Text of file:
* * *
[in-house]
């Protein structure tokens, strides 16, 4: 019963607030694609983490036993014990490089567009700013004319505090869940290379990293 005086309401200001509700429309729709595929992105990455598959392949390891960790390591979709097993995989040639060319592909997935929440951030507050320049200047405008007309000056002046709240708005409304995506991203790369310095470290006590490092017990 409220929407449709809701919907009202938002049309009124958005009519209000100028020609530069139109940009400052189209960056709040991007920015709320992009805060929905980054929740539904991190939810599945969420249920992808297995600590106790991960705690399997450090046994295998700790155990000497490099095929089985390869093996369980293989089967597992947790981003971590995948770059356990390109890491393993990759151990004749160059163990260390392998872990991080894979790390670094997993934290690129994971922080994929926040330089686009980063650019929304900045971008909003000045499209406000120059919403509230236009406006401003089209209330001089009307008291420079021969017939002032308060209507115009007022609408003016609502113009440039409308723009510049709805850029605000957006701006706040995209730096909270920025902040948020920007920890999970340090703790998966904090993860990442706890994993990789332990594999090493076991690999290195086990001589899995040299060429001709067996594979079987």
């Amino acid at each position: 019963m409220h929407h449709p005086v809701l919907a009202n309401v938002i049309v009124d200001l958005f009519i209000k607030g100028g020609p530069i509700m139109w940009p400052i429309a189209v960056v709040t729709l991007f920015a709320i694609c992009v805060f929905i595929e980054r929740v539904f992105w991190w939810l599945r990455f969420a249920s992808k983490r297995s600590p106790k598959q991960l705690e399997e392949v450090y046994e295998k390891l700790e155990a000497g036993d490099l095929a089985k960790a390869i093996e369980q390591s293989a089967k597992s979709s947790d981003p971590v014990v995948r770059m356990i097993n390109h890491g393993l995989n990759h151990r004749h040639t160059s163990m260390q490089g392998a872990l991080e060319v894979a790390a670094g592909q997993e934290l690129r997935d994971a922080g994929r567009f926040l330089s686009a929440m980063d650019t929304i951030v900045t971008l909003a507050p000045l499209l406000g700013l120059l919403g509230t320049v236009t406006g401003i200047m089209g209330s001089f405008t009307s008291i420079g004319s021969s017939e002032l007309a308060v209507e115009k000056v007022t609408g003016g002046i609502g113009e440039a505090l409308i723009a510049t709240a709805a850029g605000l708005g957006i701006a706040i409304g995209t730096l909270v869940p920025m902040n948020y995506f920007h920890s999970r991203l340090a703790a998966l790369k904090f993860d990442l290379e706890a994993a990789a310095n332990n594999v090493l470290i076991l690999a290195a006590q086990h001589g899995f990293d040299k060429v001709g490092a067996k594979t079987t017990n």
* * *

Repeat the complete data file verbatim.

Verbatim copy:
[in-house]
């Protein structure tokens, strides 16, 4: 019963607030694609983490036993014990490089567009700013004319505090869940290379990293 005086309401200001509700429309729709595929992105990455598959392949390891960790390591979709097993995989040639060319592909997935929440951030507050320049200047405008007309000056002046709240708005409304995506991203790369310095470290006590490092017990 409220929407449709809701919907009202938002049309009124958005009519209000100028020609530069139109940009400052189209960056709040991007920015709320992009805060929905980054929740539904991190939810599945969420249920992808297995600590106790991960705690399997450090046994295998700790155990000497490099095929089985390869093996369980293989089967597992947790981003971590995948770059356990390109890491393993990759151990004749160059163990260390392998872990991080894979790390670094997993934290690129994971922080994929926040330089686009980063650019929304900045971008909003000045499209406000120059919403509230236009406006401003089209209330001089009307008291420079021969017939002032308060209507115009007022609408003016609502113009440039409308723009510049709805850029605000957006701006706040995209730096909270920025902040948020920007920890999970340090703790998966904090993860990442706890994993990789332990594999090493076991690999290195086990001589899995040299060429001709067996594979079987």
């Amino acid at each position: 019963m409220h929407h449709p005086v809701l919907a009202n309401v938002i049309v009124d200001l958005f009519i209000k607030g100028g020609p530069i509700m139109w940009p400052i429309a189209v960056v709040t729709l991007f920015a709320i694609c992009v805060f929905i595929e980054r929740v539904f992105w991190w939810l599945r990455f969420a249920s992808k983490r297995s600590p106790k598959q991960l705690e399997e392949v450090y046994e295998k390891l700790e155990a000497g036993d490099l095929a089985k960790a390869i093996e369980q390591s293989a089967k597992s979709s947790d981003p971590v014990v995948r770059m356990i097993n390109h890491g393993l995989n990759h151990r004749h040639t160059s163990m260390q490089g392998a872990l991080e060319v894979a790390a670094g592909q997993e934290l690129r997935d994971a922080g994929r567009f926040l330089s686009a929440m980063d650019t929304i951030v900045t971008l909003a507050p000045l499209l406000g700013l120059l919403g509230t320049v236009t406006g401003i200047m089209g209330s001089f405008t009307s008291i420079g004319s021969s017939e002032l007309a308060v209507e115009k000056v007022t609408g003016g002046i609502g113009e440039a505090l409308i723009a510049t709240a709805a850029g605000l708005g957006i701006a706040i409304g995209t730096l909270v869940p920025m902040n948020y995506f920007h920890s999970r991203l340090a703790a998966l790369k904090f993860d990442l290379e706890a994993a990789a310095n332990n594999v090493l470290i076991l690999a290195a006590q086990h001589g899995f990293d040299k060429v001709g490092a067996k594979t079987t017990n």